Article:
Growing up, I never knew much about my heritage. All I knew, was that my dad was born in Colombia and my mom was from New York. It wasn’t until I grew older, that I started to become more and more curious as to where my family truly came from.

I never imagined that joining would turn into a passion, well more of an addiction if I’m being honest.

With every green leafed hint, popping onto my screen, I would get closer and closer to a story, to an everlasting truth buried in the dust of time. Creating my family tree started as a hobby, but quickly became an investigation into documents from hundreds of years ago to family secrets discover from more recent years.

I found farmers, ironworkers, food vendors, painters, paper printers, engineers, soldiers and to my dismay, lots and lots of housewives. I stumbled upon colonists from Jamestown, to wealthy landowning aristocrats and royalty. Turns out Queen Elizabeth II is a cousin, who would have thought?   

I found a family I never thought I had. There was my great grandfather, Ernest, who died on my birthday with my dark hair and green eyes. He suffered a mysterious death, unsolved to this very day. There were my great-great grandparents, The Mercher’s, whose origins can not be traced through any documentation I have found.

Every dead end in the paper trail keeps me going. Every story and every branch of my family’s tree has a great importance to me.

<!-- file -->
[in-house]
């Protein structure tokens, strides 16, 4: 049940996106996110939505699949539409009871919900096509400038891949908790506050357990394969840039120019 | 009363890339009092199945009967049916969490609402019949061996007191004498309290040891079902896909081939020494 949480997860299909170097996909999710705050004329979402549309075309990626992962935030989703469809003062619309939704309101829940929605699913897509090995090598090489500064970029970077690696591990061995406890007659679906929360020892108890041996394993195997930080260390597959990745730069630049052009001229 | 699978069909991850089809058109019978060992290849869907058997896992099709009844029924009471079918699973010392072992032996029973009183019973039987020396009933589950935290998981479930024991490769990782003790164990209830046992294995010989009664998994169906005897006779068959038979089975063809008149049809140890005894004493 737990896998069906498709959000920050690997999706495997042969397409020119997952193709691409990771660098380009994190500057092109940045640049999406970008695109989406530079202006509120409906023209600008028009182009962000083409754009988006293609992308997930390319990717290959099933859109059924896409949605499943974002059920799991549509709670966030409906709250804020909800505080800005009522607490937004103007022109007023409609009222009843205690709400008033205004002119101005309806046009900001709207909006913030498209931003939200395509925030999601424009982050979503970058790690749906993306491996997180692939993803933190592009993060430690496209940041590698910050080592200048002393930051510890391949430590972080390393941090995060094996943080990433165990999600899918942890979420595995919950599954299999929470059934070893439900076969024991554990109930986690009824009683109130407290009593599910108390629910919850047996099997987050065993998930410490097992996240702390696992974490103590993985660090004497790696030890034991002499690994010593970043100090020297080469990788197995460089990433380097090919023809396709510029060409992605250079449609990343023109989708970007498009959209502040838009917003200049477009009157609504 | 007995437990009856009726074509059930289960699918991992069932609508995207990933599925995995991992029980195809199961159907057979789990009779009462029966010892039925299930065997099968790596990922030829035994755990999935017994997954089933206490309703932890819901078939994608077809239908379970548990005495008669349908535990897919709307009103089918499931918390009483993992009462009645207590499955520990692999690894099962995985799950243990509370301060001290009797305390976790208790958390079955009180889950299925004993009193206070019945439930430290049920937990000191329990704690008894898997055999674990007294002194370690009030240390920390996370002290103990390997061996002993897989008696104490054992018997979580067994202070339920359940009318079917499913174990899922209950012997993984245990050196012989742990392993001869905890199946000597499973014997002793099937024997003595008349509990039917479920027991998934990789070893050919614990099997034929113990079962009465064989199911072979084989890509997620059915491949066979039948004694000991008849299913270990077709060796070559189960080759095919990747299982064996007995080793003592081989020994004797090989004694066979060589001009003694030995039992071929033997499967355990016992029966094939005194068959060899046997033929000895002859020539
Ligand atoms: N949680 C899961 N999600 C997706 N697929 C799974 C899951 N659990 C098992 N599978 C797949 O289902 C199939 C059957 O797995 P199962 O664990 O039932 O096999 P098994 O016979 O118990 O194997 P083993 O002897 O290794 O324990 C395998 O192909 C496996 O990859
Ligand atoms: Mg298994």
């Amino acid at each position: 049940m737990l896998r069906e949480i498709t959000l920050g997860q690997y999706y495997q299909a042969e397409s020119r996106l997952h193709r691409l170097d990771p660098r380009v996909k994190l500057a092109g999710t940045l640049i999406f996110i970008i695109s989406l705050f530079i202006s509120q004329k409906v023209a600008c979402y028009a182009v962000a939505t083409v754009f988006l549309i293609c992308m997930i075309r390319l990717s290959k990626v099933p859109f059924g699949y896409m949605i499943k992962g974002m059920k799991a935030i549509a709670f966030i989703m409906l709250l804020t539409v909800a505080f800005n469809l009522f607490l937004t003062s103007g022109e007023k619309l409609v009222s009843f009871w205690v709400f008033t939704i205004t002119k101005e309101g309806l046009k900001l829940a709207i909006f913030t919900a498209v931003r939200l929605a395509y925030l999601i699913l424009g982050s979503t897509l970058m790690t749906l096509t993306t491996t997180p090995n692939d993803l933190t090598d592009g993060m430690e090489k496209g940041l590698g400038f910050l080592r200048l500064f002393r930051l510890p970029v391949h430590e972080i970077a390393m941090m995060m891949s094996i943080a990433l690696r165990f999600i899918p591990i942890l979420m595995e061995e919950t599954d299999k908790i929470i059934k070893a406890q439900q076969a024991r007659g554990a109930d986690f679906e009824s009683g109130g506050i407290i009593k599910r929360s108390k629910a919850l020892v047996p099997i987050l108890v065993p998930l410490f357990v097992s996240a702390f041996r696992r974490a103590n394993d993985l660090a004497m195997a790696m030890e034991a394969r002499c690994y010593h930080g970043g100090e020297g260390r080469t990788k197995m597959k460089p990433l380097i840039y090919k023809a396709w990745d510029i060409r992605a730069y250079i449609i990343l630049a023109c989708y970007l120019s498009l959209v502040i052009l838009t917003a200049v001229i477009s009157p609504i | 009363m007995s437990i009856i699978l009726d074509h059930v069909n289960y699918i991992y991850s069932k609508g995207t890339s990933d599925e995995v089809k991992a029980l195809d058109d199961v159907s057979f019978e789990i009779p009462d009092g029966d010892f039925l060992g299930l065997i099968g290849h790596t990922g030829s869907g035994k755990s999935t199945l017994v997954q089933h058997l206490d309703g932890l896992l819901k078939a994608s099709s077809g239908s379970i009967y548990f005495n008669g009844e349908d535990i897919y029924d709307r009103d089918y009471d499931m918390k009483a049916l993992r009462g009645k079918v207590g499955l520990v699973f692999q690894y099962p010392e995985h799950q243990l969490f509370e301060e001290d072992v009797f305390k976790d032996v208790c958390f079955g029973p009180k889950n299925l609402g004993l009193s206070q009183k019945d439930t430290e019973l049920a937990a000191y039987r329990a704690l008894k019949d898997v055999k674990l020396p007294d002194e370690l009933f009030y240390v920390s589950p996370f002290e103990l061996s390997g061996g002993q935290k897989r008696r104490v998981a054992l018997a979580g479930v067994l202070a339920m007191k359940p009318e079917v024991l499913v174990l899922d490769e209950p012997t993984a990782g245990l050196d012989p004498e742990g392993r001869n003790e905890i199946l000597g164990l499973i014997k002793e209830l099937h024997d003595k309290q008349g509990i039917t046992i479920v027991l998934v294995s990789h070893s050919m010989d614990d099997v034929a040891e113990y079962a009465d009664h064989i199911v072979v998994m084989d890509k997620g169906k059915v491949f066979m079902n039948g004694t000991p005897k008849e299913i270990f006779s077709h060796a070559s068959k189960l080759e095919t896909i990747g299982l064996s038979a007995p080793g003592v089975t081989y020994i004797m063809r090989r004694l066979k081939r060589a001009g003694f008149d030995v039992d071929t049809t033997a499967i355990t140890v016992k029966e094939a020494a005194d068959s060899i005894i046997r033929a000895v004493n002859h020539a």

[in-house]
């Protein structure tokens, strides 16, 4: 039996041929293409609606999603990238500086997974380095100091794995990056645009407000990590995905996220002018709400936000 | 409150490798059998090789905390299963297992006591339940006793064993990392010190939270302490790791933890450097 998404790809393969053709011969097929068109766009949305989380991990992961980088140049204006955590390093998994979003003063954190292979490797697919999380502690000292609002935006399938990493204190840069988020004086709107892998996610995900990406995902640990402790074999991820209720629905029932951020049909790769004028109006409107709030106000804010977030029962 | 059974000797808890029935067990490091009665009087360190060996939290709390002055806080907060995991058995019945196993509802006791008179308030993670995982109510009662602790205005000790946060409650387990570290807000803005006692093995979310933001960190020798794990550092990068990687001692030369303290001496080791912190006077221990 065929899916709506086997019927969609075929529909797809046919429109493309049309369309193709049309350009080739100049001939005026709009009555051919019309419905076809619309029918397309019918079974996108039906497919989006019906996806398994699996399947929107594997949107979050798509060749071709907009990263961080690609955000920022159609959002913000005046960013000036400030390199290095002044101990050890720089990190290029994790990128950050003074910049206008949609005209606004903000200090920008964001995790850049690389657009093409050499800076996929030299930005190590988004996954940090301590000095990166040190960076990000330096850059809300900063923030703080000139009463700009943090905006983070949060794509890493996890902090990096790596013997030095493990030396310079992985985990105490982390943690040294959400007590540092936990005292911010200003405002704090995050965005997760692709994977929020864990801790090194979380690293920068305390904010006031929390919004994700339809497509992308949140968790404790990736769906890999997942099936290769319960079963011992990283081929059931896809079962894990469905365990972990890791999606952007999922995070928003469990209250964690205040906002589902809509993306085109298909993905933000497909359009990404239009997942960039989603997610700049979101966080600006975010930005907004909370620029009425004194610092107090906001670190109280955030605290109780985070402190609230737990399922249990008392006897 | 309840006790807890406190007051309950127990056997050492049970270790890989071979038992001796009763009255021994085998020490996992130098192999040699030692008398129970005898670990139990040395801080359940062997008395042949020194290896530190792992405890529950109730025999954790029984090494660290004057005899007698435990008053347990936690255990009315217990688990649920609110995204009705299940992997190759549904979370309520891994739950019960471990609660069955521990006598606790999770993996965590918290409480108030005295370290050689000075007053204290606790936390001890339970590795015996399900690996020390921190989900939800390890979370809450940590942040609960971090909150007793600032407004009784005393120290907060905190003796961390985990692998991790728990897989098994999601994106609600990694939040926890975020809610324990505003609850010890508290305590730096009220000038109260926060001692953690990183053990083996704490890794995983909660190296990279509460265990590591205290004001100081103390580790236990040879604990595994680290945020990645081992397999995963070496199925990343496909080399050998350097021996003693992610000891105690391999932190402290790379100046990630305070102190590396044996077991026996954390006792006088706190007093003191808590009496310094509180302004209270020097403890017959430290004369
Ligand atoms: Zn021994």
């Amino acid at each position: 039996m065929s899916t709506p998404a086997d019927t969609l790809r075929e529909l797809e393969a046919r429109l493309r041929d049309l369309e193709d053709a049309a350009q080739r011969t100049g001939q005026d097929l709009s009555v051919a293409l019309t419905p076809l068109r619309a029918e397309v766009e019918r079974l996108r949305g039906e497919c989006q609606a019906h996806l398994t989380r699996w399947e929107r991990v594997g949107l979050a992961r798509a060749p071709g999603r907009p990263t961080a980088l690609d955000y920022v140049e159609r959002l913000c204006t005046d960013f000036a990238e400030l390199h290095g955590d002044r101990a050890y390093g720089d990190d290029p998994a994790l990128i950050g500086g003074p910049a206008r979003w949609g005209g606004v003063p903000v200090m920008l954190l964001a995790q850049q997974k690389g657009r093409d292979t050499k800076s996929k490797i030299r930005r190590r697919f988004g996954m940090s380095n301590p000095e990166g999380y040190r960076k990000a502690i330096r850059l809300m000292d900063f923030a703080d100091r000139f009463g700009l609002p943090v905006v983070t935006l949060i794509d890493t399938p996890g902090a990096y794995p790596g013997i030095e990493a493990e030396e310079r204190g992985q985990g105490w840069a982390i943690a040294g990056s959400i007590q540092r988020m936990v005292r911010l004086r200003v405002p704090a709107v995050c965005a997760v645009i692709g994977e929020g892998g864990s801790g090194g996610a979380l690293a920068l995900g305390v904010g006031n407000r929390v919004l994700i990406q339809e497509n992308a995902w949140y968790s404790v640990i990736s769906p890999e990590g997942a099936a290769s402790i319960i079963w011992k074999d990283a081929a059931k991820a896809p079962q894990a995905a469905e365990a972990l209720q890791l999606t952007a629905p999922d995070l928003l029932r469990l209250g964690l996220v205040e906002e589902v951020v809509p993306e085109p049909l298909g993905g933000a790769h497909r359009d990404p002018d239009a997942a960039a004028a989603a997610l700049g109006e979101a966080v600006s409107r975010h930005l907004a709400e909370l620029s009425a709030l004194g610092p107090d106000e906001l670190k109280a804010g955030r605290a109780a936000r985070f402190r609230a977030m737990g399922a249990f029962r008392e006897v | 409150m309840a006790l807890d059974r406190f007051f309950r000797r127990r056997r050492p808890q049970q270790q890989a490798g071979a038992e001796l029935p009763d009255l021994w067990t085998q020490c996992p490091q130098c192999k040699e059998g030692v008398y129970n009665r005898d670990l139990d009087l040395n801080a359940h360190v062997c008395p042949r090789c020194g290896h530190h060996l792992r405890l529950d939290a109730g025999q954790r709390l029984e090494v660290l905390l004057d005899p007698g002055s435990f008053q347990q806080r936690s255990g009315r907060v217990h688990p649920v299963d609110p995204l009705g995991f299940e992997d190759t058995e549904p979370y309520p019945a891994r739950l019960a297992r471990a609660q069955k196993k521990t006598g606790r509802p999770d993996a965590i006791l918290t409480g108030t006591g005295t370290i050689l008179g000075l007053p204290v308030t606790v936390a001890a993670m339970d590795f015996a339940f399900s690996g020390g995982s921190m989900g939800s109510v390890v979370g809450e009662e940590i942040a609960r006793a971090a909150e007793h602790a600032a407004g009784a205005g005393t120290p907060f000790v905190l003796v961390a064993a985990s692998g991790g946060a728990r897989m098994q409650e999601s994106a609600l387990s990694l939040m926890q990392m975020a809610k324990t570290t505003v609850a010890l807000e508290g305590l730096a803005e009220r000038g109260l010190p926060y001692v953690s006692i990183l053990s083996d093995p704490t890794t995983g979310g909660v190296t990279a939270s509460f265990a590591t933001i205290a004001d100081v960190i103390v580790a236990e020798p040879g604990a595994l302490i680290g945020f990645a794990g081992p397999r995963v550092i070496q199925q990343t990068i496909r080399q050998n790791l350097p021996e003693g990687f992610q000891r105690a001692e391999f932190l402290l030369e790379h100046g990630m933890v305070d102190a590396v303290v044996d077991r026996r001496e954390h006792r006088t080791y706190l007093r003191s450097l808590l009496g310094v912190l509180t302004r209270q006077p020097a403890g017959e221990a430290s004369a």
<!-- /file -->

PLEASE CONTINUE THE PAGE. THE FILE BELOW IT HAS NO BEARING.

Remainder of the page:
But, the research can’t tell me everything. The documents can’t tell me WHO they were. The dates can’t show me the details of the past, but my Aunt Diane can.

My Aunt Diane is my grandfather’s younger sister. I never got the privilege to know my grandfather; he died before I was born. My Aunt Diane has the pictures and the stories that I have never seen or been told. She has the key to the past with the power to bring me with her.

Because of her, I can take a glimpse into the life of a man I never knew, but will always love; my grandfather. Now I know that he loved Doo-wap music and sang Murray the K religiously. Fighting in Vietnam wasn’t a choice for him but according to my aunt, he would never dream of running to Canada, to avoid the war. He liked landscaping and counting coins just like my grandmother and just like me, who would have thought?

Getting my DNA tested was another phenomenal experience. Turns out I’m 25% Western European, 22% Native American, 15% Southern European, 9% Iberian Peninsula, 8% British, 7% Irish, 5% Scandinavian,  4% Eastern European, 2% Caucasus, 2% African, and 1% Central Asian. Before taking this test, I never could have imagined how diverse my DNA really is.

Now I know where my ancestors came from. Now I know where I come from.


With much love,

Alex Palacios